A lower receiver created using the Ghost Gunner machine, with gun accessories attached / YouTube/Defense Distributed

Defense Distributed made a printable 3D gun last year

A machine which creates untraceable, yet legal, “ghost guns” has sold out in the US.

A libertarian group based in Texas unveiled the product called the Ghost Gunner on Wednesday - a year after they sent shockwaves across the globe by creating a 3D printed gun which could be downloaded online.

The Ghost Gunner consists of a milling machine which connects to a PC to create the lower receiver of an AR-15 rifle, the gun used to kill 26 people in the Sandy Hook Elementary School massacre in 2012.

A receiver is the part of a gun which connects the stock, barrel, magazine and other components which can easily be purchased online - and is therefore highly regulated.

To lawfully manufacture the Ghost Gunner, Defense Distributed have taken advantage of a legal loophole. While it is illegal to sell an untraceable lower receiver, making one is not.

The simple-to-use machine means users require no experience or expertise to produce weapons. More crucially, the method means the guns do not have the serial numbers which are used to trace weapons and are legally required by all commercial manufacturers.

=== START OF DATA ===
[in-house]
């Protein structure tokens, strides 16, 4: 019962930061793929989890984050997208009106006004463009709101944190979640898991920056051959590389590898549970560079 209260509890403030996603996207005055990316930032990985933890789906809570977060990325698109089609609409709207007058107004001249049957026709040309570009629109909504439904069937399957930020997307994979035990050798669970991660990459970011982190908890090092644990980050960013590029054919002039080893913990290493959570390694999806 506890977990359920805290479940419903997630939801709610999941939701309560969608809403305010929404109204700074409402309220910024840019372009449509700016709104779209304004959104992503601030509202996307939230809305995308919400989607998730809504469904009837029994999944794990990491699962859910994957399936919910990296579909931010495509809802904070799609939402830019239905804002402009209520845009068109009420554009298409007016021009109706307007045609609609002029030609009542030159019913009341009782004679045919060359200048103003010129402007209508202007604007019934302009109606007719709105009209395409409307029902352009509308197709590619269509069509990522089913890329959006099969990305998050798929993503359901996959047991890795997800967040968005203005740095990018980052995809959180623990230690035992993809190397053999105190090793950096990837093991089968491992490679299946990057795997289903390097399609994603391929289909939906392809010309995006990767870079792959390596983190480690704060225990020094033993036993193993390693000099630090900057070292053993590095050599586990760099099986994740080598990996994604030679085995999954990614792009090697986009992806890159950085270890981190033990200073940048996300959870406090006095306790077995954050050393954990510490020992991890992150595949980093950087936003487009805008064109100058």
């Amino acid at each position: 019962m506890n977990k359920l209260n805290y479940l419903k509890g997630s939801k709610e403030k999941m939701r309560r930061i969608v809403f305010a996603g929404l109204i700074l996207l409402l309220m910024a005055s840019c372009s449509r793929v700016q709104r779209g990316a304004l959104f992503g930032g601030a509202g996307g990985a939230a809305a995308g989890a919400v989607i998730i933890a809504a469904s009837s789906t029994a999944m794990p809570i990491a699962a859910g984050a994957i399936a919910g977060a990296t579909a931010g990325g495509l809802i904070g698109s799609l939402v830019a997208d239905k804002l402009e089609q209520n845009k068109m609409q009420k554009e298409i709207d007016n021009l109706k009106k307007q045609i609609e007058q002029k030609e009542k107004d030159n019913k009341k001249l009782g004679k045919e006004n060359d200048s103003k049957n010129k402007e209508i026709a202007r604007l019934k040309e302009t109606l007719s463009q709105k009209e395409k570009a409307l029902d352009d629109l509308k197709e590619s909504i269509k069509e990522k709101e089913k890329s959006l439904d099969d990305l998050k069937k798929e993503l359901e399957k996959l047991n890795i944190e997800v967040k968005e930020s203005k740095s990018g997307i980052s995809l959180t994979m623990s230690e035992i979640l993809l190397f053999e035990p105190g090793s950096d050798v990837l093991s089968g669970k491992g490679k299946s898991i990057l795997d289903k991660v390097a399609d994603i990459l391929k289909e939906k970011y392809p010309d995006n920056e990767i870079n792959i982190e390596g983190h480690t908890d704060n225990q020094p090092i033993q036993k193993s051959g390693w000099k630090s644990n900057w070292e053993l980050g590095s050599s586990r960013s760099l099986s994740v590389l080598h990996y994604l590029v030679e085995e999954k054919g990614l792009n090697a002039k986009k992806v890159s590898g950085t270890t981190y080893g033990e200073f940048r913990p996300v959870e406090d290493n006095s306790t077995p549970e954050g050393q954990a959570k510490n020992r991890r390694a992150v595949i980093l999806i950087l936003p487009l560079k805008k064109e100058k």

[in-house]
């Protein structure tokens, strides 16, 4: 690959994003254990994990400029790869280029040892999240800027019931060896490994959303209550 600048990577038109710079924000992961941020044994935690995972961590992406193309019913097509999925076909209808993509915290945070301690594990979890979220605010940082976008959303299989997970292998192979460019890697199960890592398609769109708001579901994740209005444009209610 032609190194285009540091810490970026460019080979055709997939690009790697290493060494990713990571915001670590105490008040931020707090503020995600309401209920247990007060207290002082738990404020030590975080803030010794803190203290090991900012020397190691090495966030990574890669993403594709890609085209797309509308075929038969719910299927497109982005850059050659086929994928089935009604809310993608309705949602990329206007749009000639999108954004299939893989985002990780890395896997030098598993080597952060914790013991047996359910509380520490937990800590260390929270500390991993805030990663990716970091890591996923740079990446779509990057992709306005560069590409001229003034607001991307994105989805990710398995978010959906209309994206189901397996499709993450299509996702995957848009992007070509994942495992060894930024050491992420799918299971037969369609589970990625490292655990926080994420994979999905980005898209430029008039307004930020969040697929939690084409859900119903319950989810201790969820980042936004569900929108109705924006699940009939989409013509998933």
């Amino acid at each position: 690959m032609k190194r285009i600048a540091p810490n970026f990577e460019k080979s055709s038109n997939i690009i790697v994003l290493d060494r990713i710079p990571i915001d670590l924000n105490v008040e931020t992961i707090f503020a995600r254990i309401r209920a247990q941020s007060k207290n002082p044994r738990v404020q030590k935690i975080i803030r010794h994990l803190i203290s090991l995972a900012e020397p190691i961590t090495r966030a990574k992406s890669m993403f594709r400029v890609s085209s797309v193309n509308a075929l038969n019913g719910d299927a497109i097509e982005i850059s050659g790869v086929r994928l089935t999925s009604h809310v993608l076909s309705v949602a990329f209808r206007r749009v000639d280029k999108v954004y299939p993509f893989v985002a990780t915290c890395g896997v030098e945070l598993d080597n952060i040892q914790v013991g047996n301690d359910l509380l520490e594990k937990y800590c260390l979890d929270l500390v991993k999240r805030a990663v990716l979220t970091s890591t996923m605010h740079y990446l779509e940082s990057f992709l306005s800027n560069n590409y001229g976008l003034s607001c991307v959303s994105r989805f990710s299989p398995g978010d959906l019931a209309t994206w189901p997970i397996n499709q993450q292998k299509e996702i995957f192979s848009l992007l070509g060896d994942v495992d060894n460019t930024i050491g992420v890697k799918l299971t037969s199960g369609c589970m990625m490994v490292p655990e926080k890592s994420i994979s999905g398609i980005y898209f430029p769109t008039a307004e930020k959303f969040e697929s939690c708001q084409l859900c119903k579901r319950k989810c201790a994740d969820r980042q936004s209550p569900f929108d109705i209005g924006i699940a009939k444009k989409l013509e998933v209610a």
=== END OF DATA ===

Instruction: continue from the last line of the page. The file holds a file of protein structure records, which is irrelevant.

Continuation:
The non-profit organisation had intended to sell 110 of the devices worth $1,200 (£750) before stopping orders, but has since sold more than 200.

On Thursday, the group tweeted that its batch of Ghost Gunners had sold out in 24 hours, but reassured customers it would begin selling the machines again in January.

The group clearly positions itself as an anti-government, libertarian activist organisation with the aim of using the freedom offered by the internet to protect what is sees as the civil and human rights of Americans.

A YouTube video by Defense Distributed mockingly advertises the Ghost Gunner by splicing together footage of an official from California warning the public against the make-shift lower receiver, news reports relaying the dangers of the machine, and footage of the milling machine in action.


On its website, the group explains how it aims to: “defend the human and civil right to keep and bear arms as guaranteed by the United States Constitution and affirmed by the United States Supreme Court” and “to collaboratively produce, publish, and distribute to the public without charge information and knowledge related to the digital manufacture of arms.”

Cody Wilson of Defense Distributed told Wired magazine: “People want the battle rifle and the comfort of replicability, and the privacy component.”

“It's about humiliating the power that wants to humiliate you.”